|Publication number||US5051089 A|
|Application number||US 07/666,491|
|Publication date||Sep 24, 1991|
|Filing date||Mar 6, 1991|
|Priority date||Jun 30, 1989|
|Also published as||CA2014340A1|
|Publication number||07666491, 666491, US 5051089 A, US 5051089A, US-A-5051089, US5051089 A, US5051089A|
|Inventors||M. R. Jayaram|
|Original Assignee||Honeywell Inc.|
|Export Citation||BiBTeX, EndNote, RefMan|
|Patent Citations (4), Referenced by (7), Classifications (9), Legal Events (3)|
|External Links: USPTO, USPTO Assignment, Espacenet|
This application is a continuation of application Ser. No. 07/375,115, filed June 30, 1989 now abandoned.
The present invention relates generally to gas pilot safety systems and particularly to pilot burners for use with flame sensing generators such as thermopiles or thermocouples.
Pilot burners and generators that are physically separate are widely used to assure that a pilot flame is available before allowing gas flow to a main burner. For example, the generator may include a thermocouple which generates a millivolt output when it is heated by the pilot burner. The millivolt output must be present in order for the safety system to allow the gas valve to open. Rather precise placement of the generator with respect to the pilot burner is required to assure accurate flame sensing.
In the past various methods have been used for mounting the pilot burner in proximity to the main burner and for mounting the physically separate generator so that it will properly sense the heat from the pilot flame. A common method is to use a bracket having one location for the mounting of the pilot burner and a separate location for the mounting of the generator.
U.S. Pat. No. 3,173,472 issued to Roger S. Loveland on Mar. 16, 1965 and U.S. Pat. No. 3,930,892 issued to Donnel H. Fox et al on Jan. 6, 1976 are illustrative of past methods used for mounting pilot burner and generators.
The past methods have the disadvantage of requiring precise placement of the generator with respect to the pilot burner to assure accurate flame sensing. Generators are frequently replaced in the field and the variety of generator types and mounting arrangements makes it difficult to achieve the precise placement of the generator.
Thus a need exists for a pilot burner and generator that eliminates problems associated with placement of a generator relative to a pilot burner.
The present invention solves these and other needs by providing an integral pilot burner and generator. A pilot burner body and a target type pilot burner head are provided. The burner head deflects the pilot flame in a predetermined direction. A generator having a flame sensing end is secured directly to the pilot burner head to optimize the flame sensing function.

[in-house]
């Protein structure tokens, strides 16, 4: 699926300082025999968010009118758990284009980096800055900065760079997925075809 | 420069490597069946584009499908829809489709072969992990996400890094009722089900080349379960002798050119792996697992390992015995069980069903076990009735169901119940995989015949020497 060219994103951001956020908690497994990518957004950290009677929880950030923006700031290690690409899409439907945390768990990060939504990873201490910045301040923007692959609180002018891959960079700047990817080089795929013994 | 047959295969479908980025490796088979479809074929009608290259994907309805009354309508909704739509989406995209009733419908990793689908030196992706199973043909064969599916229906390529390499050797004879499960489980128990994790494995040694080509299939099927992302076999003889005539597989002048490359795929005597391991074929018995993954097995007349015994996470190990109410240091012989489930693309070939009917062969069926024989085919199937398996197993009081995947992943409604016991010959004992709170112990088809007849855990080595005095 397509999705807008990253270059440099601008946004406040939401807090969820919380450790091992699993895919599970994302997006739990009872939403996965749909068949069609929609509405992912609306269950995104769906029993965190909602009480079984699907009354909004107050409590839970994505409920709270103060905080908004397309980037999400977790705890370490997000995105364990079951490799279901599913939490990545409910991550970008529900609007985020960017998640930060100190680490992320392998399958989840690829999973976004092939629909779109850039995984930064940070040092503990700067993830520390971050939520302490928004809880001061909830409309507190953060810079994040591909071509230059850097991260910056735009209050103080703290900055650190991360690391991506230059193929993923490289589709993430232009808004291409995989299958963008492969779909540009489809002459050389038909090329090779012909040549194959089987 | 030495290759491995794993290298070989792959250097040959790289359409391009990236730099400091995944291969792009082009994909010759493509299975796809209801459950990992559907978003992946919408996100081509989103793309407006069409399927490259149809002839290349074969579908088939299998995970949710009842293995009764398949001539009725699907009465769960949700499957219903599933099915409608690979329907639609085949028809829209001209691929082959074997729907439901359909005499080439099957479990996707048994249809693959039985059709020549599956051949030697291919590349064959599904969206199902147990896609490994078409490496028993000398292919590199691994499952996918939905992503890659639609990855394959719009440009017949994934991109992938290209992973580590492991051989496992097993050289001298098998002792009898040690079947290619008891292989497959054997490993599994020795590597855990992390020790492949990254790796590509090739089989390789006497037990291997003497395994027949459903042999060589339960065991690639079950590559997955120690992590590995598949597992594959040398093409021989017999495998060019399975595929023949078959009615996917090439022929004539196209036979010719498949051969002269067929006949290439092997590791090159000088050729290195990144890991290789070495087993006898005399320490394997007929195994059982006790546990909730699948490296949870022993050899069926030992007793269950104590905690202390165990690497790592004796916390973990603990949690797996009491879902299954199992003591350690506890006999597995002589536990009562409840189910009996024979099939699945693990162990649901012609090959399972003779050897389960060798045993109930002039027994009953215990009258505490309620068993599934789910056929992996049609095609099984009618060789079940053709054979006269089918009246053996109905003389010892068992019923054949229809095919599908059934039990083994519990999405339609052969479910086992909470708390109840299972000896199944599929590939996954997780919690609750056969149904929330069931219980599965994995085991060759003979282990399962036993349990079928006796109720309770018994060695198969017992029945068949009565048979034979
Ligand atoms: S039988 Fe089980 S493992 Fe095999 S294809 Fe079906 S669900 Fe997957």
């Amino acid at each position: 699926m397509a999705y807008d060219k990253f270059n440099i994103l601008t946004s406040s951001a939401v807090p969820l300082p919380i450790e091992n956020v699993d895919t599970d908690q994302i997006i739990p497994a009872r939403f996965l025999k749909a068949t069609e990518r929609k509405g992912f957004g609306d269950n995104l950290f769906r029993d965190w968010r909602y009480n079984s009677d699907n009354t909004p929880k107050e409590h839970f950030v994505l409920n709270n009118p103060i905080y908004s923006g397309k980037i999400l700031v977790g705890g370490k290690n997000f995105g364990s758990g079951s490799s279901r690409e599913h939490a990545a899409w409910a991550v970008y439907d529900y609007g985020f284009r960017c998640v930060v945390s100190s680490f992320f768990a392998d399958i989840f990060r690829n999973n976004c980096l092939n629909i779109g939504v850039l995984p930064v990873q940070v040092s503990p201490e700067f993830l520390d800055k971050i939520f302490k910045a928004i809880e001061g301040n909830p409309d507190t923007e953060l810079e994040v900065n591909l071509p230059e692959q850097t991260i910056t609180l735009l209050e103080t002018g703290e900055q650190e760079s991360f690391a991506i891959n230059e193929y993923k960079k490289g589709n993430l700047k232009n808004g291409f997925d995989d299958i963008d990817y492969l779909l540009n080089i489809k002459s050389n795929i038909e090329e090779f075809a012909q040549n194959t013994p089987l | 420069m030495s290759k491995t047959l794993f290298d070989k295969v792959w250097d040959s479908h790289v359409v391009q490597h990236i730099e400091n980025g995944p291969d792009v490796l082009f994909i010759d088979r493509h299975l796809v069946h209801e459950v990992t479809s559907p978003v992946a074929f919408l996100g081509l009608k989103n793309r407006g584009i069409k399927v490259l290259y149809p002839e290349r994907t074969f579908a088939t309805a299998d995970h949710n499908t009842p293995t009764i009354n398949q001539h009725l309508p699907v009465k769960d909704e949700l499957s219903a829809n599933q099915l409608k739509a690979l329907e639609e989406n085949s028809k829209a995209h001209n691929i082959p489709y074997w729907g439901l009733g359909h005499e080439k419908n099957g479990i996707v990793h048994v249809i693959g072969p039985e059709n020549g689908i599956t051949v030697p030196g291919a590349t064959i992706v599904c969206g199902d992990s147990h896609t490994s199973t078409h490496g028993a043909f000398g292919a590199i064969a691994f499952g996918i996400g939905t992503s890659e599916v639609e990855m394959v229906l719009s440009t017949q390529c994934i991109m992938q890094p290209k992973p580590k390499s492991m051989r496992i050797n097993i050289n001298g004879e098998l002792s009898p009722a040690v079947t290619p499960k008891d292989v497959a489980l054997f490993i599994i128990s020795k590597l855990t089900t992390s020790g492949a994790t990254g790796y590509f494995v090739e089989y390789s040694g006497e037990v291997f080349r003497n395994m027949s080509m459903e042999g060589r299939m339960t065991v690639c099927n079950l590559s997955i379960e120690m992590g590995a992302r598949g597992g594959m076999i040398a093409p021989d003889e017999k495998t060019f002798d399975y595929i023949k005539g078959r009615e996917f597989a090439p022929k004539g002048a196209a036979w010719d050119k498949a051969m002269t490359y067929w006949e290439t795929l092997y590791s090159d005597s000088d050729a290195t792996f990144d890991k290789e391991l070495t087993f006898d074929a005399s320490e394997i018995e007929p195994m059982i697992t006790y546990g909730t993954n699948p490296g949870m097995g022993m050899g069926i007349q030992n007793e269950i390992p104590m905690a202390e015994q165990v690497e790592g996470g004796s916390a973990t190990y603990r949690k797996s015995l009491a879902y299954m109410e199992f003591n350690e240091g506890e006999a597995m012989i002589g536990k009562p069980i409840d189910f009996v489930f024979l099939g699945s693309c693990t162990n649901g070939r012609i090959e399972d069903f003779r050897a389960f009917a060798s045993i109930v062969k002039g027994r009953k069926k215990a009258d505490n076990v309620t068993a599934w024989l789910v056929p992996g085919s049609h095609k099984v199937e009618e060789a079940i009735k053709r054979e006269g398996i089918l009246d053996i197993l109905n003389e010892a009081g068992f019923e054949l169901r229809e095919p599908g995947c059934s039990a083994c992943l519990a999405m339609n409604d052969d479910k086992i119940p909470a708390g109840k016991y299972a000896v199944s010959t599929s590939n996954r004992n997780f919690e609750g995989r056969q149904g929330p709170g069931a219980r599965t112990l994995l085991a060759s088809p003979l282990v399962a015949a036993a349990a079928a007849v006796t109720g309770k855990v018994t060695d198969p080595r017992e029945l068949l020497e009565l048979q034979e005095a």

FIG. 1 is a side view of a combination pilot burner and generator in accordance with applicant's invention.
FIG. 2 is a side view of an alternative embodiment of a pilot burner and generator in accordance with applicant's invention.
In FIG. 1, reference numeral 10 identifies an integral pilot burner and generator in accordance with applicant's invention.
The embodiment shown includes a mounting bracket 12 on which the integral pilot burner and generator 10 is mounted. The pilot burner includes a burner body 14 which has a connector 16 for attaching fuel supply line 18.Burner body 14 is supplied with fuel at its lower end by fuel supply line 18 and issues fuel for the pilot flame at its upper end 20. A target type of burner head 22 is attached to burner body 14 and is designed to deflecta pilot flame in a predetermined direction which is suitable for igniting the main burner.
Millivolt generator 24 is a thermocouple, thermopile or other similar device. Generator 24 is of an elongated tubular shape and has a flame sensing end 26 and an electrical connection end 28. Generator 24 also has an electrical conductor 32 and a connector 34 for connection to an electromagnetic safety power unit of a gas valve or the like. According tothe teachings of the present invention generator 24 is firmly secured to burner head 22. The specific location of generator 24 may be determined atthe factory so as to optimize the flame sensing output of generator 24 for a given burner head and generator design configuration.